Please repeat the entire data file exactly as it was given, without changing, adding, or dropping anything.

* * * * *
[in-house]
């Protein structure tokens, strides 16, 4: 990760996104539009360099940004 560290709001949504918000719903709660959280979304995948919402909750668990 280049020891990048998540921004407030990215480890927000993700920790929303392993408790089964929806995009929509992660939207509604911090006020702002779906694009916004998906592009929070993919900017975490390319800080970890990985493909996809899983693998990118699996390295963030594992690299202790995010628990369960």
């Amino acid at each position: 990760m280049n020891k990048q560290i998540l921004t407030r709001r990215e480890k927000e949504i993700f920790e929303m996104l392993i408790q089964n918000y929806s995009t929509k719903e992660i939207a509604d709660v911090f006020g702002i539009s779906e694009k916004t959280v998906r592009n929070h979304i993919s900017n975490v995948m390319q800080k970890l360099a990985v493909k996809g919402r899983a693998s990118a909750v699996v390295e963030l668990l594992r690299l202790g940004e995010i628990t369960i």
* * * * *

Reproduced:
[in-house]
């Protein structure tokens, strides 16, 4: 990760996104539009360099940004 560290709001949504918000719903709660959280979304995948919402909750668990 280049020891990048998540921004407030990215480890927000993700920790929303392993408790089964929806995009929509992660939207509604911090006020702002779906694009916004998906592009929070993919900017975490390319800080970890990985493909996809899983693998990118699996390295963030594992690299202790995010628990369960």
């Amino acid at each position: 990760m280049n020891k990048q560290i998540l921004t407030r709001r990215e480890k927000e949504i993700f920790e929303m996104l392993i408790q089964n918000y929806s995009t929509k719903e992660i939207a509604d709660v911090f006020g702002i539009s779906e694009k916004t959280v998906r592009n929070h979304i993919s900017n975490v995948m390319q800080k970890l360099a990985v493909k996809g919402r899983a693998s990118a909750v699996v390295e963030l668990l594992r690299l202790g940004e995010i628990t369960i």